Valmari continued to lead as the runners headed around the far turn, from Coole River, Aikideau and Rajdhani Express, after which there was a gap to Milarrow, Elenika and Monarch’s Way; then 15 lengths back was Grove Pride. Coole River cleared the next with an excellent leap, taking the lead once more. Aikideau now narrowly in second, Valmari third, with Rajdhani Express swinging along behind them.
Valmari stepped through the open-ditch and fell. Coole River held a very narrow advantage as the leading group headed into the final bend. Radjhani Express was going so well in fact, that Sam Waley-Cohen took a pull to prevent his mount from going on too early. However, he still held a one length lead over 3 out. Then his jockey sent him on, quickly extending the margin.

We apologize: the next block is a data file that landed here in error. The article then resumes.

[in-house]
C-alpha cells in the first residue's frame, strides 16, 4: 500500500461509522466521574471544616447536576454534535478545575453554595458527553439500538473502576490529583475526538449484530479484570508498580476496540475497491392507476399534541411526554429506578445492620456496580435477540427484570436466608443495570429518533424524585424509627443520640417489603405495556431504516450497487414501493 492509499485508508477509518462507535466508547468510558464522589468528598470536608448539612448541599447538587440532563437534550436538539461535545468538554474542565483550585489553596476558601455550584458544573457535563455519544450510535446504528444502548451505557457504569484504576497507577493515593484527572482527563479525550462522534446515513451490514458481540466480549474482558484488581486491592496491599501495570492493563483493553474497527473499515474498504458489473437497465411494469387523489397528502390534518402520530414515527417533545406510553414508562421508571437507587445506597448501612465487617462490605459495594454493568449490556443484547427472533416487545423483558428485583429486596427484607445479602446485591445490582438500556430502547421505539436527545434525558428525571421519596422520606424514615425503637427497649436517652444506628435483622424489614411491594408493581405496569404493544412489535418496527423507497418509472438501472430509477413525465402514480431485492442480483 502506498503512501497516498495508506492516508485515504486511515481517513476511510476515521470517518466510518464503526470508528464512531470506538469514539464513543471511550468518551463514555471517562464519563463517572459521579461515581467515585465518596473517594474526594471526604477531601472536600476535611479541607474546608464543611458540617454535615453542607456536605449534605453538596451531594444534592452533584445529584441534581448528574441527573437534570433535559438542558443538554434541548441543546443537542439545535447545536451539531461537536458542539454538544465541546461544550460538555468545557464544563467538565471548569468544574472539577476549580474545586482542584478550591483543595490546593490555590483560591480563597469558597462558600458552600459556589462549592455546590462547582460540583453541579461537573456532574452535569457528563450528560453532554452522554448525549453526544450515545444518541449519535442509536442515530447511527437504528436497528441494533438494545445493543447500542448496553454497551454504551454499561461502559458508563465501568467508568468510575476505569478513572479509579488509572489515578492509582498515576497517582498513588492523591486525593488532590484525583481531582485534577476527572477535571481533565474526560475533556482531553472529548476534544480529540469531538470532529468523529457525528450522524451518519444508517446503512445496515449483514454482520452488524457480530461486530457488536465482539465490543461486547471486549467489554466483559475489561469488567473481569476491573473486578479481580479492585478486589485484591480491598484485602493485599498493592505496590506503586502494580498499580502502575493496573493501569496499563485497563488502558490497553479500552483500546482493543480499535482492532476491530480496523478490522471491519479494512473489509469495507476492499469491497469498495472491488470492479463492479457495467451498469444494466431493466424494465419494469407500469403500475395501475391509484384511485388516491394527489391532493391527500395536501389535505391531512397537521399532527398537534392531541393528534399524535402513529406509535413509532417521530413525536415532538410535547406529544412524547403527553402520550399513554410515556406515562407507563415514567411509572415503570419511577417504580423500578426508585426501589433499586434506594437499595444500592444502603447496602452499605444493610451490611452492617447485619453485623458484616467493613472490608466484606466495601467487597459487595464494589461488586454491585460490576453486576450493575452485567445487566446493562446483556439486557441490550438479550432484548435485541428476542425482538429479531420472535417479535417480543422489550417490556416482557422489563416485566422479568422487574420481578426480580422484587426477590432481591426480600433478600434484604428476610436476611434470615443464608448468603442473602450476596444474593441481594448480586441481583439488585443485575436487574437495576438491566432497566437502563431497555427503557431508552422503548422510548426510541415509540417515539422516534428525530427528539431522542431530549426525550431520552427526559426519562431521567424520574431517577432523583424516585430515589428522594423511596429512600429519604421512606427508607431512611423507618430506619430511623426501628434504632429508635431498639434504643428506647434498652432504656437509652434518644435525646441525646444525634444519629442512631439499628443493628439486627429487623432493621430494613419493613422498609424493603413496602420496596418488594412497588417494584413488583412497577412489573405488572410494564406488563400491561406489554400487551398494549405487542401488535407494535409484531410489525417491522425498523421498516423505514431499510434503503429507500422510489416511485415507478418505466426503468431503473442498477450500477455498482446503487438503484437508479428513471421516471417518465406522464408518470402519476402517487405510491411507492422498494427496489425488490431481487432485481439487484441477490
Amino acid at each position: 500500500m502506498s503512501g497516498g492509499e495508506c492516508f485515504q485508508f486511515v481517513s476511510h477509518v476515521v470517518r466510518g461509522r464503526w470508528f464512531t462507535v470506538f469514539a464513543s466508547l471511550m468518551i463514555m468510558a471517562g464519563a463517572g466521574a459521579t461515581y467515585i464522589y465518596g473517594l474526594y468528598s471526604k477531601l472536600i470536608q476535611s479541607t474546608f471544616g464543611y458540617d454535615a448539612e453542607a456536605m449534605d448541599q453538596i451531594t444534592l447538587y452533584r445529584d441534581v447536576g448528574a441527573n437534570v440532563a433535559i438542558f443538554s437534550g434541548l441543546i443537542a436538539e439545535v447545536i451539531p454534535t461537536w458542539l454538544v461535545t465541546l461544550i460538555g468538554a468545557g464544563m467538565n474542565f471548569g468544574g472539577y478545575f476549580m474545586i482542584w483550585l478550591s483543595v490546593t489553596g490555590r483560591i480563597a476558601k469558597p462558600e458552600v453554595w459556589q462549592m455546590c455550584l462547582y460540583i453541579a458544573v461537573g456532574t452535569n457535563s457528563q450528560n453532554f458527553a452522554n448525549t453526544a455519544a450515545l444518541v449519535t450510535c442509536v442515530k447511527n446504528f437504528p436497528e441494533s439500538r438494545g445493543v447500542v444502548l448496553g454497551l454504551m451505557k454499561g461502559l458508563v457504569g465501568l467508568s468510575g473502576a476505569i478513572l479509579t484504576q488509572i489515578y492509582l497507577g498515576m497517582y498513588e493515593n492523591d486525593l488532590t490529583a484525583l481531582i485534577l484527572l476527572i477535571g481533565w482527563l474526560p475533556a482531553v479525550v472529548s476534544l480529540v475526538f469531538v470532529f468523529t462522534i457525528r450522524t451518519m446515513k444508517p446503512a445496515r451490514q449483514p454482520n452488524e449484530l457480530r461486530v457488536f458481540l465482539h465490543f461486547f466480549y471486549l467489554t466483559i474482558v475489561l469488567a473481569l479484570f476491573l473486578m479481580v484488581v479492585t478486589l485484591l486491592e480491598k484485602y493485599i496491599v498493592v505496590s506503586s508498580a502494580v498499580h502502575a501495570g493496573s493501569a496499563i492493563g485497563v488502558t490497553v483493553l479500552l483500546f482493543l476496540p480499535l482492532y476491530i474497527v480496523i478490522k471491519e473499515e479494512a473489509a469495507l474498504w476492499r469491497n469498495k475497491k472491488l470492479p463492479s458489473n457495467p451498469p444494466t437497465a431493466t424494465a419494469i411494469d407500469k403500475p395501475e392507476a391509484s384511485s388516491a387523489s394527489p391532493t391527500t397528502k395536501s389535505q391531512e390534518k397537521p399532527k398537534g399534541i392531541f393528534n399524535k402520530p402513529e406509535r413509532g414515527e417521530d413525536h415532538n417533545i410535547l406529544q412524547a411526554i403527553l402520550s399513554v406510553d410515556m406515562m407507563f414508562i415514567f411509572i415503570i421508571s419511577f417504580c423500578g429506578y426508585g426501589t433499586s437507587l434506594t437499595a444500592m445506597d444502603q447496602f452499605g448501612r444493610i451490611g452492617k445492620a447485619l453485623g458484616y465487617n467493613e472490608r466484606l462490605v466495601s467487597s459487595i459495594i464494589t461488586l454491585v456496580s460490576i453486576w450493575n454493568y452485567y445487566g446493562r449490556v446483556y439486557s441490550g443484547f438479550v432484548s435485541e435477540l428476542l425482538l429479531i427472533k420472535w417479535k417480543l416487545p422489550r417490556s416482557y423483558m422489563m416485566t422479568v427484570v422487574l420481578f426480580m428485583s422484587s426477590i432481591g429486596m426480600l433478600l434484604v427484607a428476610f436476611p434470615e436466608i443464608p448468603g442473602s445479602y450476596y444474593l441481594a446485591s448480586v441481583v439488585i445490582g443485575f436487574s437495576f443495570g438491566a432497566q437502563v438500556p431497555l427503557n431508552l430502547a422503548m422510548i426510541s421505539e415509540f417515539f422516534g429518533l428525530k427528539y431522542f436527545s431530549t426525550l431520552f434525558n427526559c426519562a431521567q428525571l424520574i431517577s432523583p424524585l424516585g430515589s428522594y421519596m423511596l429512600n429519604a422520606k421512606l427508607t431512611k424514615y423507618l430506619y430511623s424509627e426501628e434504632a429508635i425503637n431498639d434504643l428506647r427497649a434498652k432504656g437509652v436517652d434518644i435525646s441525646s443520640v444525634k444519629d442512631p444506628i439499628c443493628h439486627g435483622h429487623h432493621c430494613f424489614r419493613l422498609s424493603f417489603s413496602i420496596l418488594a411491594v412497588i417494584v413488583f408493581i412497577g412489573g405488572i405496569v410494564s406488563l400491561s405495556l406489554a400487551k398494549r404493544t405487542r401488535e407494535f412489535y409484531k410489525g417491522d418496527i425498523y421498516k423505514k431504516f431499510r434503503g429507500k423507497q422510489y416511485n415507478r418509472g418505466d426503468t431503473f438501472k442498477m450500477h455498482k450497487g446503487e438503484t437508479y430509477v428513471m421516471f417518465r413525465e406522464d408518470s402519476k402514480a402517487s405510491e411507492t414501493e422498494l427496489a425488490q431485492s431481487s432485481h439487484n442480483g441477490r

Aikideau held a very narrow advantage over Coole River jumping two out but he crumpled on landing; slightly hampering Coole River as a result. Having jumped the last a distance clear of his rivals, Rajdhani Express was eased at the line, winning by 34 lengths. Milarrow stayed on to take 2nd, Coole River the only other finisher.
Aikideau struggled to rise, unlike his jockey Noel Fehily who was quickly to his feet. The green screens were erected around the stricken horse; trainer Richard Rowe heading down the racecourse to reach his charge. However, just before he reached the animal, it regained its feet; being led back to much applause from the anxious spectators. Shortly afterwards, Valmari was led back too; presumably she’d taken a while to be caught after her mishap.